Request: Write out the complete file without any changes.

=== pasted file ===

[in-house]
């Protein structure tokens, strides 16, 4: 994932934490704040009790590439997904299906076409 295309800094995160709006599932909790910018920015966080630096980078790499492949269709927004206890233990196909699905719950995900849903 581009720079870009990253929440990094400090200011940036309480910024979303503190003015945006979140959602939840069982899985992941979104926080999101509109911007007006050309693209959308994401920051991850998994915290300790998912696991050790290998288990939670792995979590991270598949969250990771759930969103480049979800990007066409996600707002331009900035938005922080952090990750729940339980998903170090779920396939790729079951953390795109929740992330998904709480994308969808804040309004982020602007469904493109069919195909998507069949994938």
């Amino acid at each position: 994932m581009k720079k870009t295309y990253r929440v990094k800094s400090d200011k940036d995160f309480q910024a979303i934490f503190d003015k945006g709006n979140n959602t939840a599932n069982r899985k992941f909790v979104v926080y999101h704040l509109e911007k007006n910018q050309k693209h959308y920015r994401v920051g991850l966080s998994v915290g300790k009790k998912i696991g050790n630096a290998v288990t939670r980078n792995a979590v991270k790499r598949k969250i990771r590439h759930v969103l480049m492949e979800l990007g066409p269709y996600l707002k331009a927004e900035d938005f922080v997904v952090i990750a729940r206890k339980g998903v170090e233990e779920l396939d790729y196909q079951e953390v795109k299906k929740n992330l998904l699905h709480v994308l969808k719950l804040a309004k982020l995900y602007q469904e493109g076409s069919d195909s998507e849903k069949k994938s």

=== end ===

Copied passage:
[in-house]
């Protein structure tokens, strides 16, 4: 994932934490704040009790590439997904299906076409 295309800094995160709006599932909790910018920015966080630096980078790499492949269709927004206890233990196909699905719950995900849903 581009720079870009990253929440990094400090200011940036309480910024979303503190003015945006979140959602939840069982899985992941979104926080999101509109911007007006050309693209959308994401920051991850998994915290300790998912696991050790290998288990939670792995979590991270598949969250990771759930969103480049979800990007066409996600707002331009900035938005922080952090990750729940339980998903170090779920396939790729079951953390795109929740992330998904709480994308969808804040309004982020602007469904493109069919195909998507069949994938």
């Amino acid at each position: 994932m581009k720079k870009t295309y990253r929440v990094k800094s400090d200011k940036d995160f309480q910024a979303i934490f503190d003015k945006g709006n979140n959602t939840a599932n069982r899985k992941f909790v979104v926080y999101h704040l509109e911007k007006n910018q050309k693209h959308y920015r994401v920051g991850l966080s998994v915290g300790k009790k998912i696991g050790n630096a290998v288990t939670r980078n792995a979590v991270k790499r598949k969250i990771r590439h759930v969103l480049m492949e979800l990007g066409p269709y996600l707002k331009a927004e900035d938005f922080v997904v952090i990750a729940r206890k339980g998903v170090e233990e779920l396939d790729y196909q079951e953390v795109k299906k929740n992330l998904l699905h709480v994308l969808k719950l804040a309004k982020l995900y602007q469904e493109g076409s069919d195909s998507e849903k069949k994938s």